I’m curious to hear your thoughts. Please share in the comments section below.

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  32 Responses to “Why Was the White House Conference Mostly White?”

  1. […] summit seated next to her, and found her instantly engaging and mindful (on her own blog, she noted the lack of diversity among the attendees, something she voiced to me during the […]

  2. As a fellow educator in Boston with you, I just want to thank YOU for voicing the observation – you are stating that there are travel bloggers out there who were not invited. The paradox of the slides from the conference in contrast to the attendees – put them right next to each other!

  3. Thank you for this post! I am in the very beginning processes of starting my travel blog and am Japanese American. This gives me inspiration to work my butt off and hopefully make it to the White House one day! 🙂

  4. […] have ever been invited to at the White House? These two badasses that’s who: badass #1, badass #2. Nothing kills the sexiness of a fun travel blog like using highly charged terms like […]

  5. This is a very interesting issue. I was hooked from the beginning to the end. I find this interesting not only because I’m intrigued by racial issues around the world but because of your take on the problem, how you’re addressing it, and the comparisons made. I also love the visuals and graphs. This is a great article!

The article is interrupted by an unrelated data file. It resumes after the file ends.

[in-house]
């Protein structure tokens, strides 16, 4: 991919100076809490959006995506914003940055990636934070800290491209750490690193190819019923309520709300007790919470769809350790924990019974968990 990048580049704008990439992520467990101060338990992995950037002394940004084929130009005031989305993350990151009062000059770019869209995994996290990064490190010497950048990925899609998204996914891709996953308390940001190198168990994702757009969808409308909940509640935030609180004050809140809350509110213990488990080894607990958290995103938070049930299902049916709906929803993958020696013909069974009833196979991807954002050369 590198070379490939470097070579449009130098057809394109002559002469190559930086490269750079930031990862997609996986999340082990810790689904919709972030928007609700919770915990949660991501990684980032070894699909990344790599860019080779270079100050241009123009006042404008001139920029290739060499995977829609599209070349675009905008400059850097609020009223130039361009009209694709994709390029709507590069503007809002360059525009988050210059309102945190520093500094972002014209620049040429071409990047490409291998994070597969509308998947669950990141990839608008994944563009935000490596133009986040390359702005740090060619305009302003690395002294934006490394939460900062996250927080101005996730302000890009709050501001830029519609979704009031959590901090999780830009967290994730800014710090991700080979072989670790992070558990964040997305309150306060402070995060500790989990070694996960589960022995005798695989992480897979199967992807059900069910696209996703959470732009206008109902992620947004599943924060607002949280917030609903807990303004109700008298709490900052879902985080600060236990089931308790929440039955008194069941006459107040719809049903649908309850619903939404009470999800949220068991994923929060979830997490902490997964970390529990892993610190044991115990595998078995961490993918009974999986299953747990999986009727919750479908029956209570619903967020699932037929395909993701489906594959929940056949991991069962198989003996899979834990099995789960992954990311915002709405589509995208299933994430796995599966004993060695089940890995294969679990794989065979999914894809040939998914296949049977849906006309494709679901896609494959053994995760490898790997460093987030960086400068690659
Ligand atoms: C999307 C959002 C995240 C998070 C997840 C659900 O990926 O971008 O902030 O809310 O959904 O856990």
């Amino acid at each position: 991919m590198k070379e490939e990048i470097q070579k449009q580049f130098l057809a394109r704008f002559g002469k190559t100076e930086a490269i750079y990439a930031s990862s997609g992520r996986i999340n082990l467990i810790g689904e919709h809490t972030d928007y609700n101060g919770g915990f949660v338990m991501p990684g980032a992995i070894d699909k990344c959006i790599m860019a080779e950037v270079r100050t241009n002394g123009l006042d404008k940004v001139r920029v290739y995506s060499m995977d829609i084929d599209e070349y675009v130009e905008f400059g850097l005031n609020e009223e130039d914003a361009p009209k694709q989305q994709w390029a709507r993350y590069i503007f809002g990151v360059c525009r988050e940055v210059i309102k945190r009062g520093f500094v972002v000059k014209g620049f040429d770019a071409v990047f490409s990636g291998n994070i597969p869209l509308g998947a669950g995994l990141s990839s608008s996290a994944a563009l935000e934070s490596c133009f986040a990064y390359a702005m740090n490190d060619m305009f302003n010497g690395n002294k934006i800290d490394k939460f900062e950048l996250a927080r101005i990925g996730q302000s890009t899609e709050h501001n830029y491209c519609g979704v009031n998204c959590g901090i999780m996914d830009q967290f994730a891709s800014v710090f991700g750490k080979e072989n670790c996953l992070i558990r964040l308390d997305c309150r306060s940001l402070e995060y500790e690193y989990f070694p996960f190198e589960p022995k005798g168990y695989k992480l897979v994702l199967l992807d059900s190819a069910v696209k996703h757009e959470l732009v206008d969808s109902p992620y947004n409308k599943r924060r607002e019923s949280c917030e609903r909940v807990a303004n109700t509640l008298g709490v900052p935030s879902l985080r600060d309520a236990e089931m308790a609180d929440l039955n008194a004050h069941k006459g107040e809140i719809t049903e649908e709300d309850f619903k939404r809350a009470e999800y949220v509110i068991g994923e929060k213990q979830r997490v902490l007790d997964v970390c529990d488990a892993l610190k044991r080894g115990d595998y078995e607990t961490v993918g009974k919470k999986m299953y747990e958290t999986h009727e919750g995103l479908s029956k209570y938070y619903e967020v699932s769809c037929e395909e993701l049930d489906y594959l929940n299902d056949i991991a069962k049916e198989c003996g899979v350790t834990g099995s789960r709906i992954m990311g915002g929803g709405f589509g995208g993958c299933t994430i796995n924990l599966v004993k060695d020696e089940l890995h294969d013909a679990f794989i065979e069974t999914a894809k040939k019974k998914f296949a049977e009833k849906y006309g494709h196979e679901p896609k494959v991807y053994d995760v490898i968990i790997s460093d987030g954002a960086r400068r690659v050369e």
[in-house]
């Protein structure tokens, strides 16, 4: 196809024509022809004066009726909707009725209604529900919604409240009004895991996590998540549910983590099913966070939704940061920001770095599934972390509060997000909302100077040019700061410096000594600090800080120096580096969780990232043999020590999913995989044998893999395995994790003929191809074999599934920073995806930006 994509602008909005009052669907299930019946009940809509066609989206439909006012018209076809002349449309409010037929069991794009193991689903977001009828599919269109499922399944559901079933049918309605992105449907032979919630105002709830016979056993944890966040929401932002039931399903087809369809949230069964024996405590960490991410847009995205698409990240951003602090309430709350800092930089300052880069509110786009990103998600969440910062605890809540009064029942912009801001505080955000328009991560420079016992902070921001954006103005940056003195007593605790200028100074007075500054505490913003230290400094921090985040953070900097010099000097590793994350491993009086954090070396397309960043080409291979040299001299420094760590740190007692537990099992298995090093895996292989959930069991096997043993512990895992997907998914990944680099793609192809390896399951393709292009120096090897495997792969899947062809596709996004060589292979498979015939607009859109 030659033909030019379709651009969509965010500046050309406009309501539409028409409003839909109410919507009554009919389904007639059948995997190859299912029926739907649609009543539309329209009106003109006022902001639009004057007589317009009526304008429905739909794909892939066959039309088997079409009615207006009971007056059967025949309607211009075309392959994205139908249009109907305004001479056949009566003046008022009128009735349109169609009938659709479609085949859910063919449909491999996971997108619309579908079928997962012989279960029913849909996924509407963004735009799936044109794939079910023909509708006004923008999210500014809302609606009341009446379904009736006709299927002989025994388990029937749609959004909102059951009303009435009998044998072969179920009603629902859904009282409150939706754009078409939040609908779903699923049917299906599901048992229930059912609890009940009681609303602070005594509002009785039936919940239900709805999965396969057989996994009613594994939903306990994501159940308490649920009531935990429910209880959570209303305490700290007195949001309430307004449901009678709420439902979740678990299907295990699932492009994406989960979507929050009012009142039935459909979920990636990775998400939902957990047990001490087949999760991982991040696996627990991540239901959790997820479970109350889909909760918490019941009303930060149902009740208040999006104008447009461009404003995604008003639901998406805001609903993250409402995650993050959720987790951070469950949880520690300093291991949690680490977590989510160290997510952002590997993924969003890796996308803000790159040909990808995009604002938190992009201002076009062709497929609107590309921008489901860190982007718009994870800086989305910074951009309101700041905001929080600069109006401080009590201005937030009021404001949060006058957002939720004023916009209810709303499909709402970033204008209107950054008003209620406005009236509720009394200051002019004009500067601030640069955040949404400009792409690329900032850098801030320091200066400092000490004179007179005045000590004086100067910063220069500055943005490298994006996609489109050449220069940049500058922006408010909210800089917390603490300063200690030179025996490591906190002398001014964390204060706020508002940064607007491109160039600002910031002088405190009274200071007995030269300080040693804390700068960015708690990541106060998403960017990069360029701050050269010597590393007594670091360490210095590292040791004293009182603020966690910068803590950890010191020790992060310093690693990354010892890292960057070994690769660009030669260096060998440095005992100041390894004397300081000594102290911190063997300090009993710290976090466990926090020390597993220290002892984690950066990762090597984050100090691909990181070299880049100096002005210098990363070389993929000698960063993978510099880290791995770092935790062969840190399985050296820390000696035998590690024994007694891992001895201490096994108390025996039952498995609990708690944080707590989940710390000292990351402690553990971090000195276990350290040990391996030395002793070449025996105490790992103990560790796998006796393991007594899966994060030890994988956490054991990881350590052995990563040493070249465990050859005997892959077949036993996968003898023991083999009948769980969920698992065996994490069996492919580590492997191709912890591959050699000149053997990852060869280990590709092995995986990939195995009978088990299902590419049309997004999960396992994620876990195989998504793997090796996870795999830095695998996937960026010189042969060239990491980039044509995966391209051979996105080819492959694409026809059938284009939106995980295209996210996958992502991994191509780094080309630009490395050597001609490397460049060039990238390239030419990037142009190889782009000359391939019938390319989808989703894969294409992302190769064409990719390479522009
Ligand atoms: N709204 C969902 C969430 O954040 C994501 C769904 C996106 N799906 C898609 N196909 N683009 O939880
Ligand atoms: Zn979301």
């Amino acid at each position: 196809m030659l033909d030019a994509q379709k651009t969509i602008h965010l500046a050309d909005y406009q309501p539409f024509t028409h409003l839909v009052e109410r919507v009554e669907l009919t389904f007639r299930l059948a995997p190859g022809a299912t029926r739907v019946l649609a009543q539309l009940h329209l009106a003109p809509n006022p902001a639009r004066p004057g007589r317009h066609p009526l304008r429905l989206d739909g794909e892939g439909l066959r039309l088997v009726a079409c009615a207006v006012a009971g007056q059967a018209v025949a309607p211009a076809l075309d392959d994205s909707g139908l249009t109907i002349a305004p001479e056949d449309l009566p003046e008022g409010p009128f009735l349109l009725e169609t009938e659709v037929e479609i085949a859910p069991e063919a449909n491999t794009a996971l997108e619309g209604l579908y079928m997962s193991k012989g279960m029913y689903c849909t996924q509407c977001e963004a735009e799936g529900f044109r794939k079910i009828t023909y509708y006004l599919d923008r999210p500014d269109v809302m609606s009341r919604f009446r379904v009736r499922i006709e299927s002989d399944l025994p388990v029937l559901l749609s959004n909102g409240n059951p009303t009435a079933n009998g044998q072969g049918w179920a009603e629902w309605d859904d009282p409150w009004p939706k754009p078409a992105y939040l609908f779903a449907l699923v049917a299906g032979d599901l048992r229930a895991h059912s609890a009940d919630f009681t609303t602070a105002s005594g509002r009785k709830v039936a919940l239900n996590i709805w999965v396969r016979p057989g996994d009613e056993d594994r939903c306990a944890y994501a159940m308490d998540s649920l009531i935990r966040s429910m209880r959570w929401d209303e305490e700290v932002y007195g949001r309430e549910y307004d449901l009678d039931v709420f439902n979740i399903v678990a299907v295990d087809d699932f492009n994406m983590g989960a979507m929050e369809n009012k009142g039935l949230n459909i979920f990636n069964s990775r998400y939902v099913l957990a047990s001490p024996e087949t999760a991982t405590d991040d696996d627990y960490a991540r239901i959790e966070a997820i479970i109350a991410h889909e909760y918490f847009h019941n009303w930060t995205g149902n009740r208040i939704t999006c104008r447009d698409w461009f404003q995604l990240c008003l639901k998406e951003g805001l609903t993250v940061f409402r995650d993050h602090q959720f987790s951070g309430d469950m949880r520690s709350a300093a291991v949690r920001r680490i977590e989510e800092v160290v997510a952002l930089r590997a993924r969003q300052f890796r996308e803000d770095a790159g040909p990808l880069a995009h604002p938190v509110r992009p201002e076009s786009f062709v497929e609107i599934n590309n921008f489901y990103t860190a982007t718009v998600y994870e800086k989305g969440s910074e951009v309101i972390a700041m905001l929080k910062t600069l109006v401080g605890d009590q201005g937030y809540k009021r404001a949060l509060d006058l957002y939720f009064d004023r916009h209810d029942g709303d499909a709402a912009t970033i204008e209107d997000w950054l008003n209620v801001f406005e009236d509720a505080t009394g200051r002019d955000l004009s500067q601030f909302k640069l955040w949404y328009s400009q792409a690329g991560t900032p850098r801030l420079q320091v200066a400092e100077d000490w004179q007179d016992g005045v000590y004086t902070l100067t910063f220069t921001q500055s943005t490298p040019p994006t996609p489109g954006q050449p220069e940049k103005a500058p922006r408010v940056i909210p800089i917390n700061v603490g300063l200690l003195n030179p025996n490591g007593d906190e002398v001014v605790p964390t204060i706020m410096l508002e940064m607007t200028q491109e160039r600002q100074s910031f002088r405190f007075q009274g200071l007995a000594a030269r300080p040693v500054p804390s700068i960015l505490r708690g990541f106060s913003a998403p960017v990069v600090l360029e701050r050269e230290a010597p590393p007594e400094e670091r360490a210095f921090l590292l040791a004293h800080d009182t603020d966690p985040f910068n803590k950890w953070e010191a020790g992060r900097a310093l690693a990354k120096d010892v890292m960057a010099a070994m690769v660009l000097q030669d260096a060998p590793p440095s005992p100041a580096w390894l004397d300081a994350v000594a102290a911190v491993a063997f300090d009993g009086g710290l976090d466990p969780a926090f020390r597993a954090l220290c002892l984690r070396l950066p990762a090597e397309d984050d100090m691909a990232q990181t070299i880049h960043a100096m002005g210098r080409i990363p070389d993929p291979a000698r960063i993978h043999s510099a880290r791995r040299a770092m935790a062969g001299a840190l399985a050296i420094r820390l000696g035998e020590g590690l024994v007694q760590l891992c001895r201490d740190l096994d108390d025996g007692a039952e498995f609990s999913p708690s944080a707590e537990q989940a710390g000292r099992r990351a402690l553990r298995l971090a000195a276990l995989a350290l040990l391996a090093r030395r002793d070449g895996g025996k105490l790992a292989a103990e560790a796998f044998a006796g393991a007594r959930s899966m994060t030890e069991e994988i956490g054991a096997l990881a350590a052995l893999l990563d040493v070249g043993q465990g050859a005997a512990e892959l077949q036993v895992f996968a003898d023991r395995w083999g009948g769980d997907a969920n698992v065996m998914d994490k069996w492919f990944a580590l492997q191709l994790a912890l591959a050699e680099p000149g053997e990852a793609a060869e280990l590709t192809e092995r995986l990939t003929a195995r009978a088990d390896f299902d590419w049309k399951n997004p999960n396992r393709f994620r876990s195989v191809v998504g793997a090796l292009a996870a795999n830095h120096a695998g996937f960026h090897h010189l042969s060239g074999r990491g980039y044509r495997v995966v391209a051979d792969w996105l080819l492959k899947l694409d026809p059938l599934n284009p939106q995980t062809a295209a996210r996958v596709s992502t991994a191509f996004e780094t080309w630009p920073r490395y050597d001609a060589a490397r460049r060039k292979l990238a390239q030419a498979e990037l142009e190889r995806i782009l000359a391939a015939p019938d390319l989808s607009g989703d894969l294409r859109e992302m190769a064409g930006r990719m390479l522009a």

6. As a travel blogger of color myself, I am happy that you addressed this issue. One of the first things that I noticed was the lack of diversity across the images I was seeing from a number of different backgrounds. I am hoping that future summits such as this will be more inclusive of people from numerous backgrounds (Black, Hispanic, and Asian).

  7. Interesting. Looking at the photo, most of the attendees appear to be female too? What percentage of the attendees were people with disabilities? You could go on like this all day.

    • You make a good point! I actually talked about both other inequalities with attendees. Both valid points to take action on in the future!

  8. Good blog and well done for pointing out what can be one of the travel blogging elephants in the room. You could argue that the group was actually truly representative of the ‘industry’ as the very nature of travel blogging means that the younger end of travel blogging especially is over represented by people from white, middle class backgrounds because people who aren’t from that background simply can’t afford to take time out to travel… despite what some blogs might say.

  9. Good point, thanks for reminding everyone how important diversity and demographics are.

  10. Since this was a first-time event and I think it was pretty radical and impressive that it even happened at all. Do any of us know what went into/who was responsible for the selection process?

    Your observation is valid, and I hope in all the post-event analysis a more balance racial mix will be considered when planning the next conference. And Lillie, if the organizers are smart, they will recruit you to help the next time around :).

    • I don’t know details of the selection process. I’d love to be involved in the next one (I hope there is a next one!) but there are certainly people more qualified than me. 🙂